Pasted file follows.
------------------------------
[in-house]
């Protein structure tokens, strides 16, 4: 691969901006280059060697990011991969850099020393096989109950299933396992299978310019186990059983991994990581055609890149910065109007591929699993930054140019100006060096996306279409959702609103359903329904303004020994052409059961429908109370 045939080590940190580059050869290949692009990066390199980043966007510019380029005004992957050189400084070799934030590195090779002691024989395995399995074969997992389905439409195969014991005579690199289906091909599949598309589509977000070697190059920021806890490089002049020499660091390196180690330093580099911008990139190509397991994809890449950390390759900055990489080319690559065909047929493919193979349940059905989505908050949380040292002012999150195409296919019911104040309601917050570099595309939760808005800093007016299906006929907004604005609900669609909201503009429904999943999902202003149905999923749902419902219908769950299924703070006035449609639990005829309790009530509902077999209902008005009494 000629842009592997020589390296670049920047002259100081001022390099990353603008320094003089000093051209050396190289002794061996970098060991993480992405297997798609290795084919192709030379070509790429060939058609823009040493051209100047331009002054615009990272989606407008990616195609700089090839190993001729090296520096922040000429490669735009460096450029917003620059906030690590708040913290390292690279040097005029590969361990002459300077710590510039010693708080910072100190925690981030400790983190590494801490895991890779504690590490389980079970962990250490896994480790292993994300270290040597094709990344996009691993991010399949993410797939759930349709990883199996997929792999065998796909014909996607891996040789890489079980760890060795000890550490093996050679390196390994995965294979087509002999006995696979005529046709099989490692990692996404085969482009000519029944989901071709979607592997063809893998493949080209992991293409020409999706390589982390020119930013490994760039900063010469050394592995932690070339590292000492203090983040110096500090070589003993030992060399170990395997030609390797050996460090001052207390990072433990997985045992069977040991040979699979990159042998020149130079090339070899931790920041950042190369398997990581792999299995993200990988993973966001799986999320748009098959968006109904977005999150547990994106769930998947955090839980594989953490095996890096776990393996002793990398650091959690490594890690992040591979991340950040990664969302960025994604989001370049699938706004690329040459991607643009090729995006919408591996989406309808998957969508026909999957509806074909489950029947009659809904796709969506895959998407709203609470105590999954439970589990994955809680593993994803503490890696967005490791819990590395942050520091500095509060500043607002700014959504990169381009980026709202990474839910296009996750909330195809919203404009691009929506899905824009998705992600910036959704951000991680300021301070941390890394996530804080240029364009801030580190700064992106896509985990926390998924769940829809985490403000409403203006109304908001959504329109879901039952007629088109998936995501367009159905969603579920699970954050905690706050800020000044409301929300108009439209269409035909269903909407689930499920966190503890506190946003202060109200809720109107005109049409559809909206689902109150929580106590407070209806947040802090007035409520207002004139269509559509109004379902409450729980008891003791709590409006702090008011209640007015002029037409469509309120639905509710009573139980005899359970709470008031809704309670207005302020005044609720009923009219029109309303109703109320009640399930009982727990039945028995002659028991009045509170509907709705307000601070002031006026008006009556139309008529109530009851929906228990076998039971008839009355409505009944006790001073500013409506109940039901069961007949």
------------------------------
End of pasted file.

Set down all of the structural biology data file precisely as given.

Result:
[in-house]
């Protein structure tokens, strides 16, 4: 691969901006280059060697990011991969850099020393096989109950299933396992299978310019186990059983991994990581055609890149910065109007591929699993930054140019100006060096996306279409959702609103359903329904303004020994052409059961429908109370 045939080590940190580059050869290949692009990066390199980043966007510019380029005004992957050189400084070799934030590195090779002691024989395995399995074969997992389905439409195969014991005579690199289906091909599949598309589509977000070697190059920021806890490089002049020499660091390196180690330093580099911008990139190509397991994809890449950390390759900055990489080319690559065909047929493919193979349940059905989505908050949380040292002012999150195409296919019911104040309601917050570099595309939760808005800093007016299906006929907004604005609900669609909201503009429904999943999902202003149905999923749902419902219908769950299924703070006035449609639990005829309790009530509902077999209902008005009494 000629842009592997020589390296670049920047002259100081001022390099990353603008320094003089000093051209050396190289002794061996970098060991993480992405297997798609290795084919192709030379070509790429060939058609823009040493051209100047331009002054615009990272989606407008990616195609700089090839190993001729090296520096922040000429490669735009460096450029917003620059906030690590708040913290390292690279040097005029590969361990002459300077710590510039010693708080910072100190925690981030400790983190590494801490895991890779504690590490389980079970962990250490896994480790292993994300270290040597094709990344996009691993991010399949993410797939759930349709990883199996997929792999065998796909014909996607891996040789890489079980760890060795000890550490093996050679390196390994995965294979087509002999006995696979005529046709099989490692990692996404085969482009000519029944989901071709979607592997063809893998493949080209992991293409020409999706390589982390020119930013490994760039900063010469050394592995932690070339590292000492203090983040110096500090070589003993030992060399170990395997030609390797050996460090001052207390990072433990997985045992069977040991040979699979990159042998020149130079090339070899931790920041950042190369398997990581792999299995993200990988993973966001799986999320748009098959968006109904977005999150547990994106769930998947955090839980594989953490095996890096776990393996002793990398650091959690490594890690992040591979991340950040990664969302960025994604989001370049699938706004690329040459991607643009090729995006919408591996989406309808998957969508026909999957509806074909489950029947009659809904796709969506895959998407709203609470105590999954439970589990994955809680593993994803503490890696967005490791819990590395942050520091500095509060500043607002700014959504990169381009980026709202990474839910296009996750909330195809919203404009691009929506899905824009998705992600910036959704951000991680300021301070941390890394996530804080240029364009801030580190700064992106896509985990926390998924769940829809985490403000409403203006109304908001959504329109879901039952007629088109998936995501367009159905969603579920699970954050905690706050800020000044409301929300108009439209269409035909269903909407689930499920966190503890506190946003202060109200809720109107005109049409559809909206689902109150929580106590407070209806947040802090007035409520207002004139269509559509109004379902409450729980008891003791709590409006702090008011209640007015002029037409469509309120639905509710009573139980005899359970709470008031809704309670207005302020005044609720009923009219029109309303109703109320009640399930009982727990039945028995002659028991009045509170509907709705307000601070002031006026008006009556139309008529109530009851929906228990076998039971008839009355409505009944006790001073500013409506109940039901069961007949």